In my book, Secular Meditation, I claim that mindfulness can be half the secret to happiness. I cite a paper in which psychologist Daniel Kahneman and economist Angus Deaton(both Nobel Laureates) discuss happiness in terms of two components—moment to moment emotional well-being and long-term life evaluation.
Mindfulness is commonly described as paying attention to the present moment with a friendly, welcoming attitude. It is a precisely a tool to improve moment-to-moment emotional well-being.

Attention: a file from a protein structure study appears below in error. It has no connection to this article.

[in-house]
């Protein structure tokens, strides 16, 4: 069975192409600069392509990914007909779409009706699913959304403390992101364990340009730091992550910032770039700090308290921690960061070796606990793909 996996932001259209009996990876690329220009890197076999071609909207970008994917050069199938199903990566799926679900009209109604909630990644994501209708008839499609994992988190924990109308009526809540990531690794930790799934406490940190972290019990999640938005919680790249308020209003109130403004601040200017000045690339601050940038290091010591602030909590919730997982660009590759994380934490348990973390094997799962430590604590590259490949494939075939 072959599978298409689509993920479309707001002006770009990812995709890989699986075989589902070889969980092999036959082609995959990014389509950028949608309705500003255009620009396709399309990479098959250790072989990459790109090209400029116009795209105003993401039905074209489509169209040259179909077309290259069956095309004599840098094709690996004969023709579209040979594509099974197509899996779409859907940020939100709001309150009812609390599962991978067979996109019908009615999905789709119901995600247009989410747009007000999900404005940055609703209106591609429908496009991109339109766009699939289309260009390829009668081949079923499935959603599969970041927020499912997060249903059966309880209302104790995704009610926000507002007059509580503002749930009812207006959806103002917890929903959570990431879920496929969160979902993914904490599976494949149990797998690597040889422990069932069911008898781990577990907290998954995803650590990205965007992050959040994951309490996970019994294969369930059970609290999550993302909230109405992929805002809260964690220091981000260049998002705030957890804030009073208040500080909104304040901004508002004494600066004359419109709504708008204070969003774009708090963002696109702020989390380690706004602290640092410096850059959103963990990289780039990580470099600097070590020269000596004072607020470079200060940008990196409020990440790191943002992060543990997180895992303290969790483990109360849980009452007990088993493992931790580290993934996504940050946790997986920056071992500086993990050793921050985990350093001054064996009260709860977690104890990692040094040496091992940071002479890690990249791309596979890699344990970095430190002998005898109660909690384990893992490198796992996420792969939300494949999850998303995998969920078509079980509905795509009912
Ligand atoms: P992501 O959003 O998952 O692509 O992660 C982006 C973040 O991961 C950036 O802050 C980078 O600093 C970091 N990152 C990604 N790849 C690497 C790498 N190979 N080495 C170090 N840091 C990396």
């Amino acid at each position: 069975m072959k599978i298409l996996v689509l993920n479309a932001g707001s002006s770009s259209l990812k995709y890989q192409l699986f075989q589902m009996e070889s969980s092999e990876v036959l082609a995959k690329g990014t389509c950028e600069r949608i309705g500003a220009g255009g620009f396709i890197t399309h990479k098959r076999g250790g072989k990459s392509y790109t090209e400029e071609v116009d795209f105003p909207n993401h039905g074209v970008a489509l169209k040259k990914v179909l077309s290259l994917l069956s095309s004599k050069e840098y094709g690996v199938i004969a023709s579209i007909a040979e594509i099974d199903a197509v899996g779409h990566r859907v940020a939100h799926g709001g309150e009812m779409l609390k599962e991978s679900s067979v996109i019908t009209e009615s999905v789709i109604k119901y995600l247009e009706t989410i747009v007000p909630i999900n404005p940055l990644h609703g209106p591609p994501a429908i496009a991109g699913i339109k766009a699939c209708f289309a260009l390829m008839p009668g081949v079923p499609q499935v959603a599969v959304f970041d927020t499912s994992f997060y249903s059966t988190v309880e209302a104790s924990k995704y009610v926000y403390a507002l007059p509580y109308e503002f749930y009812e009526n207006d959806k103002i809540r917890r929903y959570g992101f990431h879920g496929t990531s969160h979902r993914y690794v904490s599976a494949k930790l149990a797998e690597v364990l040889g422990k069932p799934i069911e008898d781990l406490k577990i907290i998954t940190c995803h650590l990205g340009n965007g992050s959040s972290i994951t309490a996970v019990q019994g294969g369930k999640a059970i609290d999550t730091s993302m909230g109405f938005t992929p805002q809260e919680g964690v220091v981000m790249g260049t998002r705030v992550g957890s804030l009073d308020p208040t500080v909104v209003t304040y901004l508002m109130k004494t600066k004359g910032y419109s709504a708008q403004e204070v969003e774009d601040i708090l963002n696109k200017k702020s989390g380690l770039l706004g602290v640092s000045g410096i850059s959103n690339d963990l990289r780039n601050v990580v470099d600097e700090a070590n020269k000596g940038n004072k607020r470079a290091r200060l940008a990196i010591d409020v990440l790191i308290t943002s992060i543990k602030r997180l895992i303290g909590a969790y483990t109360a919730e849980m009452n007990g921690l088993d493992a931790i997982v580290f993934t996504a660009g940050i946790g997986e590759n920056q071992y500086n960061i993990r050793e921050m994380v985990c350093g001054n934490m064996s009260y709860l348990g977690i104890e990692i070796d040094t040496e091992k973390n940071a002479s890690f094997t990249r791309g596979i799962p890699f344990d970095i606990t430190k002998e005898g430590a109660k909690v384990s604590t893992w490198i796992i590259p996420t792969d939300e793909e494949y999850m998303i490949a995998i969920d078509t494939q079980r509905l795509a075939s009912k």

Finding meaning and purpose address the long-term component of happiness. As mindfulness promotes a non-evaluative attitude, it’s not obvious how mindfulness would affect the way you evaluate your life. However, because mindfulness encourages you to pay attention to the choices you make and not operate on “automatic pilot” it does open a space where you can make decisions about where you would like to take your life.
Gleb and I talk about a number of strategies for finding meaning and purpose. About nine minutes into the video above, we discuss similar envisioning exercises we both practice. I call my practice Intentional Daydreaming. Take a listen.